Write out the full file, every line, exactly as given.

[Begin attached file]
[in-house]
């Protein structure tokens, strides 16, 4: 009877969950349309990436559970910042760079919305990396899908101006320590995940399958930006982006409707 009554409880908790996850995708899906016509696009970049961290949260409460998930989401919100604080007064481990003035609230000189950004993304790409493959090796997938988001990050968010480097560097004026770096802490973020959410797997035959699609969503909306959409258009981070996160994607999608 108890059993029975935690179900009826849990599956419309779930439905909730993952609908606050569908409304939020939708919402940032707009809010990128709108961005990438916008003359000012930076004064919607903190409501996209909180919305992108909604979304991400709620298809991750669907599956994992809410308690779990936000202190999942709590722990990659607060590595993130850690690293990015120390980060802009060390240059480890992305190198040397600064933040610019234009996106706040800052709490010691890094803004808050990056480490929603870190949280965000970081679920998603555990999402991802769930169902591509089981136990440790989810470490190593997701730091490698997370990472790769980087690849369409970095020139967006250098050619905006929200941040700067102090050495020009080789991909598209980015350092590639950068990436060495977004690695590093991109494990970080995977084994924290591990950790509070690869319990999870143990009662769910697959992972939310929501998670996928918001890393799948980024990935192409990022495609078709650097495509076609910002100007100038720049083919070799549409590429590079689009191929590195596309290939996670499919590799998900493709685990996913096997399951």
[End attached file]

[in-house]
């Protein structure tokens, strides 16, 4: 009877969950349309990436559970910042760079919305990396899908101006320590995940399958930006982006409707 009554409880908790996850995708899906016509696009970049961290949260409460998930989401919100604080007064481990003035609230000189950004993304790409493959090796997938988001990050968010480097560097004026770096802490973020959410797997035959699609969503909306959409258009981070996160994607999608 108890059993029975935690179900009826849990599956419309779930439905909730993952609908606050569908409304939020939708919402940032707009809010990128709108961005990438916008003359000012930076004064919607903190409501996209909180919305992108909604979304991400709620298809991750669907599956994992809410308690779990936000202190999942709590722990990659607060590595993130850690690293990015120390980060802009060390240059480890992305190198040397600064933040610019234009996106706040800052709490010691890094803004808050990056480490929603870190949280965000970081679920998603555990999402991802769930169902591509089981136990440790989810470490190593997701730091490698997370990472790769980087690849369409970095020139967006250098050619905006929200941040700067102090050495020009080789991909598209980015350092590639950068990436060495977004690695590093991109494990970080995977084994924290591990950790509070690869319990999870143990009662769910697959992972939310929501998670996928918001890393799948980024990935192409990022495609078709650097495509076609910002100007100038720049083919070799549409590429590079689009191929590195596309290939996670499919590799998900493709685990996913096997399951």